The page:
A Mosaic of snaffled images


A Mosaic of snaffled images

13th of January, 2012

As is my way, I decided to embark on some intelligent vandalism, only this time, in the digital realm. We have several machines in our lab at Central St Martins and access to these is completely open. There are no student passwords and as such, students here have become lazy and left all their data on the desktop or trash. I decided to write a script to pull off all the data from these machines, find the images and mash them all together in a mosaic.

Final Attempt

At first, I had to grab the images, rename them, resize them and put them in the right sort of place. This is actually a tricky problem because files have spaces, many directory levels and all the rest.

find . -type f -name "*.jpg" -o -name "*.jpeg" 
-o -name "*.JPG" -o -name "*.png" -o -name "*.PNG"
-o -name "*.tif" -o -name "*.tiff" 
-o -name "*.bmp" -o -name "*.BMP" 
-o -name "*.TIFF" -o -name "*.TIF" 
-o -name "*.JPEG" | while read FILE
  fn="$(basename "$FILE")"
  echo "$FILE"
  dn="$(dirname "$FILE")"
  cp -- "$FILE" $1/$c.$en
  convert "$1/$c.$en" -resize 64x64 "$1/$c.jpg"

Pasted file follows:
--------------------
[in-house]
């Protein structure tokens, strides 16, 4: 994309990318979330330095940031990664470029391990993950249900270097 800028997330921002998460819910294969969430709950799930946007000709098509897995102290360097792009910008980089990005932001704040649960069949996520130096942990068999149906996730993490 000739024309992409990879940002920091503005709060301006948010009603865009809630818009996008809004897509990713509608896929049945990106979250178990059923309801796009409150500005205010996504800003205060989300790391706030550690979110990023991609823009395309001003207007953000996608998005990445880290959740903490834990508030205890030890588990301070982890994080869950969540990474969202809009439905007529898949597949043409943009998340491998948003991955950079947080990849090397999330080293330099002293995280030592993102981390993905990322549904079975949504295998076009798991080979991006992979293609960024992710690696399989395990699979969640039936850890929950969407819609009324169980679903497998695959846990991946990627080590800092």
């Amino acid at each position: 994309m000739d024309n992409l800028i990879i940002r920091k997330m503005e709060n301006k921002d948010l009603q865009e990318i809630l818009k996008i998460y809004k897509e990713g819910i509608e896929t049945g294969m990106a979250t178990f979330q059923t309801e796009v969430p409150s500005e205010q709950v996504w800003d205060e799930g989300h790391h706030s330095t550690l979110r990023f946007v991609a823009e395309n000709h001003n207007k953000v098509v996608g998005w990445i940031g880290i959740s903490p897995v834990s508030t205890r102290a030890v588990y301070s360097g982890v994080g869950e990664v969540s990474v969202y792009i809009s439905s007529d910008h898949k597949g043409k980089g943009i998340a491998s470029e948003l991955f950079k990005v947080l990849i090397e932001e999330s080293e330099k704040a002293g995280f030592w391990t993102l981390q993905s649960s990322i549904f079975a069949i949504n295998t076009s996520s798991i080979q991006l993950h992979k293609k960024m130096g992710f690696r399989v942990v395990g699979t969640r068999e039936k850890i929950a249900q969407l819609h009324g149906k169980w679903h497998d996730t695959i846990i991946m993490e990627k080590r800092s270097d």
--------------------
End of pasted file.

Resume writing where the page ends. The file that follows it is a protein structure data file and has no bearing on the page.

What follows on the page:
let c=c+1

This worked more or less. There are probably improvements we can make to this but for now, I had around 300,000 images already! Quite a lot to pick from.

Originally, I wanted to use an off-the-shelf solution. I found MacOSaiX, Mazaika and Mozodojo. The image below is created with Mazaika.

Mazaika first attempt The problem with all of these is they are limited to certain sizes, despite giving good results. I wanted this to be A0 at 300DPI when printed. The problem of course, is that the image sizes are huge. Most programs just can't cope with it. Mazaika is limited in how many you can use unless you buy it (and its too expensive for what it is) and the others can't cope. So, in the end, I decided to write my own.

Using OpenCV I came up with two programs that you can get from my github page. The first goes through the set of images and creates a text file of average RGB values. The second performs the matching based on this database. OpenCV is used throughout to process the images. The result was a program that took a while to run, but wouldn't crash.

first attempt

You can see that although it has worked, it's not brilliant. It matches well but I noticed that some areas were just too similar. I adjusted with a small amount of random jitter in the source colour.

After looking around the web, I finally found OpenMP which is a lovely concept, baked right into GCC. It allows you to take control of many cores on your machine, and create threads easily.

pragma omp parallel for

This one line basically sped up one of the steps by a factor of 7. Essentially, this task, without local neighbourhood refinement, is all parallel and so, OpenMP was a wonderful find and a free win. Great!

There is more to be done for sure - this sort of large scale processing could be useful for video, or maybe transformed into Scala or similar for parallel processing over many machines?